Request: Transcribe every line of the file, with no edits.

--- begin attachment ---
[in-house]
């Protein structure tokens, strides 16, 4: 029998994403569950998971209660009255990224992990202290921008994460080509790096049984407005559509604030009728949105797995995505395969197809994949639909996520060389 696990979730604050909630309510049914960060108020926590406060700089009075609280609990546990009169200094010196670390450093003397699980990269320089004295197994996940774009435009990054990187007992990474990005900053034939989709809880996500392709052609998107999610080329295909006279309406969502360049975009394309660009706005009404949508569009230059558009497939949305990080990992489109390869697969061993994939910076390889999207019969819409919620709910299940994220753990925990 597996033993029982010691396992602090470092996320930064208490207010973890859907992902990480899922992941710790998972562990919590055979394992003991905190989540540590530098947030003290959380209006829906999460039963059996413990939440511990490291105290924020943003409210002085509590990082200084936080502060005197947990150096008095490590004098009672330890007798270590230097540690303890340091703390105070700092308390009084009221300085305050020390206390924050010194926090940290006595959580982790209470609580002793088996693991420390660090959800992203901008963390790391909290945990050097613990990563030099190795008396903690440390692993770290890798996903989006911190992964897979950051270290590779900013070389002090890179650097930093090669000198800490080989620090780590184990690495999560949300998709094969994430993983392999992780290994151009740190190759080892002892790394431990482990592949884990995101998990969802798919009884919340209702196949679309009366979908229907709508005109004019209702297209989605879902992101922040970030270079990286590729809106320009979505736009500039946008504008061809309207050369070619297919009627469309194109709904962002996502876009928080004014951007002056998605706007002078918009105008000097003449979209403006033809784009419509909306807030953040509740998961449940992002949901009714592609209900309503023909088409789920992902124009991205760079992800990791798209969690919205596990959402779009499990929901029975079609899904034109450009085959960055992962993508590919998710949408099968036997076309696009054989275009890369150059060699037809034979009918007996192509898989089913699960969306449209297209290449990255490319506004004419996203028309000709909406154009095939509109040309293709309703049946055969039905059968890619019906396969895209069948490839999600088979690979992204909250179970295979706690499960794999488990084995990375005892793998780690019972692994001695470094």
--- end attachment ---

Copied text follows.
[in-house]
């Protein structure tokens, strides 16, 4: 029998994403569950998971209660009255990224992990202290921008994460080509790096049984407005559509604030009728949105797995995505395969197809994949639909996520060389 696990979730604050909630309510049914960060108020926590406060700089009075609280609990546990009169200094010196670390450093003397699980990269320089004295197994996940774009435009990054990187007992990474990005900053034939989709809880996500392709052609998107999610080329295909006279309406969502360049975009394309660009706005009404949508569009230059558009497939949305990080990992489109390869697969061993994939910076390889999207019969819409919620709910299940994220753990925990 597996033993029982010691396992602090470092996320930064208490207010973890859907992902990480899922992941710790998972562990919590055979394992003991905190989540540590530098947030003290959380209006829906999460039963059996413990939440511990490291105290924020943003409210002085509590990082200084936080502060005197947990150096008095490590004098009672330890007798270590230097540690303890340091703390105070700092308390009084009221300085305050020390206390924050010194926090940290006595959580982790209470609580002793088996693991420390660090959800992203901008963390790391909290945990050097613990990563030099190795008396903690440390692993770290890798996903989006911190992964897979950051270290590779900013070389002090890179650097930093090669000198800490080989620090780590184990690495999560949300998709094969994430993983392999992780290994151009740190190759080892002892790394431990482990592949884990995101998990969802798919009884919340209702196949679309009366979908229907709508005109004019209702297209989605879902992101922040970030270079990286590729809106320009979505736009500039946008504008061809309207050369070619297919009627469309194109709904962002996502876009928080004014951007002056998605706007002078918009105008000097003449979209403006033809784009419509909306807030953040509740998961449940992002949901009714592609209900309503023909088409789920992902124009991205760079992800990791798209969690919205596990959402779009499990929901029975079609899904034109450009085959960055992962993508590919998710949408099968036997076309696009054989275009890369150059060699037809034979009918007996192509898989089913699960969306449209297209290449990255490319506004004419996203028309000709909406154009095939509109040309293709309703049946055969039905059968890619019906396969895209069948490839999600088979690979992204909250179970295979706690499960794999488990084995990375005892793998780690019972692994001695470094």